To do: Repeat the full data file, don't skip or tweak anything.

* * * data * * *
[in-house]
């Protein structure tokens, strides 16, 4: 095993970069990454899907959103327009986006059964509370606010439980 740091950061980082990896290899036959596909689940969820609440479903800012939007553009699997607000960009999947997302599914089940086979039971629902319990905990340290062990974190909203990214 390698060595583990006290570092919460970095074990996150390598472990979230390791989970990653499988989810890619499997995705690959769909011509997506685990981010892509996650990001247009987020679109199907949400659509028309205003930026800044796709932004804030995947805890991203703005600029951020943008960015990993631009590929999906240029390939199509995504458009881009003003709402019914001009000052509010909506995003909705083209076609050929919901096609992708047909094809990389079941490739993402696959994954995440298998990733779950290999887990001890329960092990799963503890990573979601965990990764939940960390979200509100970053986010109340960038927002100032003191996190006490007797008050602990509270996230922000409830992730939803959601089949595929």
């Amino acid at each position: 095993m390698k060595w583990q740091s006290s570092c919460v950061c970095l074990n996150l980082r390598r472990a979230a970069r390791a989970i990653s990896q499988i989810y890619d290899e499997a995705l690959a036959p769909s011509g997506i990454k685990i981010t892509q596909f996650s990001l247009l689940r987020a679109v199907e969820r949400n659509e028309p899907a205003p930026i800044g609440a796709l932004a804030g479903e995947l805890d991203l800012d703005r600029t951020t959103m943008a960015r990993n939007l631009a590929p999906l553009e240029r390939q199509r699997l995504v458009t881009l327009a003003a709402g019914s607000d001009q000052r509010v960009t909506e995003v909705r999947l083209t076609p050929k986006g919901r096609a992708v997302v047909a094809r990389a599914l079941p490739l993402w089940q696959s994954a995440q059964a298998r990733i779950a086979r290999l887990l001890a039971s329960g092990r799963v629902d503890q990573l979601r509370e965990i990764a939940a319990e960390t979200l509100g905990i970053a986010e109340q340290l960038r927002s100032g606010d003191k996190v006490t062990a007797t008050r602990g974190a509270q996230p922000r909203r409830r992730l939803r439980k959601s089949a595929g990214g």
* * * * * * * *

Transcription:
[in-house]
């Protein structure tokens, strides 16, 4: 095993970069990454899907959103327009986006059964509370606010439980 740091950061980082990896290899036959596909689940969820609440479903800012939007553009699997607000960009999947997302599914089940086979039971629902319990905990340290062990974190909203990214 390698060595583990006290570092919460970095074990996150390598472990979230390791989970990653499988989810890619499997995705690959769909011509997506685990981010892509996650990001247009987020679109199907949400659509028309205003930026800044796709932004804030995947805890991203703005600029951020943008960015990993631009590929999906240029390939199509995504458009881009003003709402019914001009000052509010909506995003909705083209076609050929919901096609992708047909094809990389079941490739993402696959994954995440298998990733779950290999887990001890329960092990799963503890990573979601965990990764939940960390979200509100970053986010109340960038927002100032003191996190006490007797008050602990509270996230922000409830992730939803959601089949595929």
């Amino acid at each position: 095993m390698k060595w583990q740091s006290s570092c919460v950061c970095l074990n996150l980082r390598r472990a979230a970069r390791a989970i990653s990896q499988i989810y890619d290899e499997a995705l690959a036959p769909s011509g997506i990454k685990i981010t892509q596909f996650s990001l247009l689940r987020a679109v199907e969820r949400n659509e028309p899907a205003p930026i800044g609440a796709l932004a804030g479903e995947l805890d991203l800012d703005r600029t951020t959103m943008a960015r990993n939007l631009a590929p999906l553009e240029r390939q199509r699997l995504v458009t881009l327009a003003a709402g019914s607000d001009q000052r509010v960009t909506e995003v909705r999947l083209t076609p050929k986006g919901r096609a992708v997302v047909a094809r990389a599914l079941p490739l993402w089940q696959s994954a995440q059964a298998r990733i779950a086979r290999l887990l001890a039971s329960g092990r799963v629902d503890q990573l979601r509370e965990i990764a939940a319990e960390t979200l509100g905990i970053a986010e109340q340290l960038r927002s100032g606010d003191k996190v006490t062990a007797t008050r602990g974190a509270q996230p922000r909203r409830r992730l939803r439980k959601s089949a595929g990214g």